“We are going Lean!” These are the words that you will probably hear the first time your company decides to implement Lean manufacturing. Operating in a Lean fashion is a good first step towards perfection. Until now, many companies dealing with manufacturing has already applied Lean practices and achieved tremendous results.
What are those benefits of Lean Manufacturing?
Before we begin implementing Lean practices, there should be an understanding of the significant benefits that come with its implementation. As a matter of fact, it is not important that one company’s success will be the same as others, but the result, however, will be substantial. Moving ahead, here are some advantages of Lean implementation that industries should consider:
1. Waste Removal
The fundamental purpose of using Lean in any industry is to eliminate waste, which ensures advanced product quality. However, a complicated process can cause defects, which will further lead to a waste of time and a variety of other wastes as well. There are some Lean manufacturing tools such as Kaizen or TPM, which helps organizations remove any kind of waste from the process.
2. Quality Improvement
For a longer product life cycle, it is important for the manufacturing industry to improve upon the quality of the product. Well, the greatest number of benefits comes from Lean principles. A principle called ‘create flow’ can help the process flow down to every corner of the project. This balanced approach meets the production goals and delivers a top quality product keeping time constraints in mind. To successfully achieve the right flow, Lean Six Sigma practitioners use the tool 5S.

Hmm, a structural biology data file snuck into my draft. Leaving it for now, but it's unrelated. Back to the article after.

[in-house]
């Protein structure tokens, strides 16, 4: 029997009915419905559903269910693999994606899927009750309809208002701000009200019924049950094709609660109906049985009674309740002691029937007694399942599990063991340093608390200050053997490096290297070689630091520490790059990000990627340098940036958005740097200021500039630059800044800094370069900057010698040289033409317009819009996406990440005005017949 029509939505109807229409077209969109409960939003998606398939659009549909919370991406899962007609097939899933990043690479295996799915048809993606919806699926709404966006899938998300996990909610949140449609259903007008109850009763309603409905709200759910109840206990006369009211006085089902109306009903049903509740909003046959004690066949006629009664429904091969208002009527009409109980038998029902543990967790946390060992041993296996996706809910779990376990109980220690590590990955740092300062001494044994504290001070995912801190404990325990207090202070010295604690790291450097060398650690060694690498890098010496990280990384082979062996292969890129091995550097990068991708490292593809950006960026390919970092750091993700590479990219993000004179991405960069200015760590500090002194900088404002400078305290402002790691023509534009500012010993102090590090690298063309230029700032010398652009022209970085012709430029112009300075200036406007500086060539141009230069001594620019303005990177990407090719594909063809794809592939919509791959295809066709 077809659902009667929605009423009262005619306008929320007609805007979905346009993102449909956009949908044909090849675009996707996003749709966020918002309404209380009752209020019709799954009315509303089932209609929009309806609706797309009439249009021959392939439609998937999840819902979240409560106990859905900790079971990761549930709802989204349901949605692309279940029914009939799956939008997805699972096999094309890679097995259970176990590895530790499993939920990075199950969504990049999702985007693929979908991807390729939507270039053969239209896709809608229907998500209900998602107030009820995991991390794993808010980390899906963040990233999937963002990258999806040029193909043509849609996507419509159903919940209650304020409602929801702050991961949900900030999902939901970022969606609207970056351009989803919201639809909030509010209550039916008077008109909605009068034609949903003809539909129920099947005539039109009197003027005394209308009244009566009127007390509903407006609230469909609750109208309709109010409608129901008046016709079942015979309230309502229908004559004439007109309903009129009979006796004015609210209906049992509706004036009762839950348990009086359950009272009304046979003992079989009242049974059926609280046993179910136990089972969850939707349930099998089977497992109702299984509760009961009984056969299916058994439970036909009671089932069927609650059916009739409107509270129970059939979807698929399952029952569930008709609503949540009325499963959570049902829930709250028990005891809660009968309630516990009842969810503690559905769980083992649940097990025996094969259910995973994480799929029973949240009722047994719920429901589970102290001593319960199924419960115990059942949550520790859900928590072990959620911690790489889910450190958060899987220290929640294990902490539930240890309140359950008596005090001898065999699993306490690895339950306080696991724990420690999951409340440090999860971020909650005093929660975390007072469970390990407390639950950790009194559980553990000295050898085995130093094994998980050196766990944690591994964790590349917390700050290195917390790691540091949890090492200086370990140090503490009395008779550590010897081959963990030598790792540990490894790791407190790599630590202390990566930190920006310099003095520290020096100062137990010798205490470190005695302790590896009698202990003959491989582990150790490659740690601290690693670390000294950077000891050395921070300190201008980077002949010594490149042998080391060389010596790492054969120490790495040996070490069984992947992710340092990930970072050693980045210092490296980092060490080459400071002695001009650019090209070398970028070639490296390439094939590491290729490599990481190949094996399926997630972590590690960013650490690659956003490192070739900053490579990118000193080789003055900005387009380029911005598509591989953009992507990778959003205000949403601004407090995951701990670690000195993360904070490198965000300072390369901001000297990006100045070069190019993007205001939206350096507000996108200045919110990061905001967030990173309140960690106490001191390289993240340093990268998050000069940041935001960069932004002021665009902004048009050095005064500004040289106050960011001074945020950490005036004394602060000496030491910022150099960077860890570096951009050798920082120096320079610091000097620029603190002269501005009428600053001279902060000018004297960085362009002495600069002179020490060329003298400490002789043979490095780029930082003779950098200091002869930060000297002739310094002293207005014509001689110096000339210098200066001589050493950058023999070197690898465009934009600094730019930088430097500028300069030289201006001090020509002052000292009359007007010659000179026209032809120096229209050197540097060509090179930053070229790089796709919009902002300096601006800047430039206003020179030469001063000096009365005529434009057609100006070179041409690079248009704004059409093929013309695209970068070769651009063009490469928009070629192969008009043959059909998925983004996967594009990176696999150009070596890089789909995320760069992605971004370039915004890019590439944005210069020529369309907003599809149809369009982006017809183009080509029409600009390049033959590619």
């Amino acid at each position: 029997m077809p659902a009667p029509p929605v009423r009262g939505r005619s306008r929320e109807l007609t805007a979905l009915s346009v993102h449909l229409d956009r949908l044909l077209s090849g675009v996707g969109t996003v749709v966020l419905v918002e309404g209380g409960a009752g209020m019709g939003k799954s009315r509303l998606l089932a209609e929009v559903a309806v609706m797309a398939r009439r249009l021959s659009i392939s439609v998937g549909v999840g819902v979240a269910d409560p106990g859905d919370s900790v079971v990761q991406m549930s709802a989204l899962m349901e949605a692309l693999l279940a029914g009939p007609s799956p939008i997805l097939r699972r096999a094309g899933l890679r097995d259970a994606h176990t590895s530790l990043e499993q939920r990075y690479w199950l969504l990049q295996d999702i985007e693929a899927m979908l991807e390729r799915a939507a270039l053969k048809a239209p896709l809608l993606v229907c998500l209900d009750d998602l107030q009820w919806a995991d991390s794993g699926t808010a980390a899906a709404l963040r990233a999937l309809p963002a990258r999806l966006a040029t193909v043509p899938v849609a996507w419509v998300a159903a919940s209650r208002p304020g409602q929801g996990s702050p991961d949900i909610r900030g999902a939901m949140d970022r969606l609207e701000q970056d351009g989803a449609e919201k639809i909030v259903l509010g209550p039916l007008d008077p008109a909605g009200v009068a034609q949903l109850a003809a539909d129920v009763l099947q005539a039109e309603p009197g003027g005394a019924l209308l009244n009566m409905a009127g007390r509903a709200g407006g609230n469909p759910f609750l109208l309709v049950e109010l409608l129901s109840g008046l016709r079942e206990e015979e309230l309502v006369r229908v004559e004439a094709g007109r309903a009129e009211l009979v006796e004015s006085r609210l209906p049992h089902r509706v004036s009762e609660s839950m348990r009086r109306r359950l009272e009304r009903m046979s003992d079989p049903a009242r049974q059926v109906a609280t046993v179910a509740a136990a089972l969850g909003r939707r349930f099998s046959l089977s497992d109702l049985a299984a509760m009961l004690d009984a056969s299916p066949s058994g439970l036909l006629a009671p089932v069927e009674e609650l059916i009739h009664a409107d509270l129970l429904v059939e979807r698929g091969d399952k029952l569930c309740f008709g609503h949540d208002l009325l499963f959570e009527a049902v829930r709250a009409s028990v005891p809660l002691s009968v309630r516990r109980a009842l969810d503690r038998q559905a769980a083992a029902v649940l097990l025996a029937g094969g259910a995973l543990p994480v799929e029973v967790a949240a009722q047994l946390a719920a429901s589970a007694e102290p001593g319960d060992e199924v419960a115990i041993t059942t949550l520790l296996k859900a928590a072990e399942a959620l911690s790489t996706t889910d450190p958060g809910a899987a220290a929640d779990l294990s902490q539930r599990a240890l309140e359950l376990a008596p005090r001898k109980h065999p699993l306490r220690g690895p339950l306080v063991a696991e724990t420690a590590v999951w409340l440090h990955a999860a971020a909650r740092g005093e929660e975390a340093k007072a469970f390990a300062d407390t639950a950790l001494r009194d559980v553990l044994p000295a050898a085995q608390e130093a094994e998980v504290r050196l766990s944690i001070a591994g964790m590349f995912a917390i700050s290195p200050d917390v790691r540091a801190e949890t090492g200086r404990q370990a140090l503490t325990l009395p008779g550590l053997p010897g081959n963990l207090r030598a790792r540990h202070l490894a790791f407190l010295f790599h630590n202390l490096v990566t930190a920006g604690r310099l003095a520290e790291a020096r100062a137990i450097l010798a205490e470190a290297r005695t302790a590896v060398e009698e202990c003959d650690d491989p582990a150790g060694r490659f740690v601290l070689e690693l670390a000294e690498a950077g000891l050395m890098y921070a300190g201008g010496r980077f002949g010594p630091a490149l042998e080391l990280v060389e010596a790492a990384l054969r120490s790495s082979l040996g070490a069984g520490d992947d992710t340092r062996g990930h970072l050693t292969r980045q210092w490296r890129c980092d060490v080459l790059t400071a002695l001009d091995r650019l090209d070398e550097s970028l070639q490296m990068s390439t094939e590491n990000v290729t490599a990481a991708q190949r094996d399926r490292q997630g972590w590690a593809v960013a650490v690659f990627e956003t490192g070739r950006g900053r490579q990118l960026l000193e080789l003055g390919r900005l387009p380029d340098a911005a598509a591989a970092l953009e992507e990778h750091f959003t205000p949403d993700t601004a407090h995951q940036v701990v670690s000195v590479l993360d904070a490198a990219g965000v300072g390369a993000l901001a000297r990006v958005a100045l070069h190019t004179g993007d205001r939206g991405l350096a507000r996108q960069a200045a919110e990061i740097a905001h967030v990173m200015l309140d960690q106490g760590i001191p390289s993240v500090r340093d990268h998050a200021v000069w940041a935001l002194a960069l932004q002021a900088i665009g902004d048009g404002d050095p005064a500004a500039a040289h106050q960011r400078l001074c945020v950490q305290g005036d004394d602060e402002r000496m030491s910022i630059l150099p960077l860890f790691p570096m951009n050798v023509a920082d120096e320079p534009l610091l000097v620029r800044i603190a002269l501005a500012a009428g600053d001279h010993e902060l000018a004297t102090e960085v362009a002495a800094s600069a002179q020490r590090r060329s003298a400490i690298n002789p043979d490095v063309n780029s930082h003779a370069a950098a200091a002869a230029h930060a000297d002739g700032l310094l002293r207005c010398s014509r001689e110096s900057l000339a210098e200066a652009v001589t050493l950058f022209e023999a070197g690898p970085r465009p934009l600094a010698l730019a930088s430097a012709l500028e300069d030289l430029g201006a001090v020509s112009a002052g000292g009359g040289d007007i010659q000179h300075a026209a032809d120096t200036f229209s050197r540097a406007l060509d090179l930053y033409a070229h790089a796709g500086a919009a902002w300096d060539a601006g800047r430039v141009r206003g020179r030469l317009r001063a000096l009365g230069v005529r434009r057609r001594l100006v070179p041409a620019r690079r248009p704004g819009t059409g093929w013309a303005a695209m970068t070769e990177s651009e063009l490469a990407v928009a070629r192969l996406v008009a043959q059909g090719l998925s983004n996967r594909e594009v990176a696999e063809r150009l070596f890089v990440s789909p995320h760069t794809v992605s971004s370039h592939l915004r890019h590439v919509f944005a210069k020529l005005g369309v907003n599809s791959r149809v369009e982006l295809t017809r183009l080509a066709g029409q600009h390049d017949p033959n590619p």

3. Cost Reduction & Revenue Generation
Using lean manufacturing, many organizations have learned the key to keeping inventory low by eliminating unnecessary stock. The control of inventory is equally important and Lean allows companies to cut down on supplies as per product requirement. This helps in saving a lot of money, for the organization to use for other purposes. Additionally, the product requirement technique is the reason behind some companies doing better as they always deliver their products and services on time. This, in return, generates great revenues and gives a boost to the business.
4. Employee Retention
If there is an error in the process, Lean practices hold employees accountable for tracking and rectifying that error. As the employees begin working on those errors, their involvement has risen to another level. This accountability culture empowers employees, which eventually increases the chances of employee retention.
In conclusion, though many manufacturing facilities have adopted the Lean culture, they are still far from it being completely deployed. It will obviously take many years of experience in Lean culture to be integrated into an organization.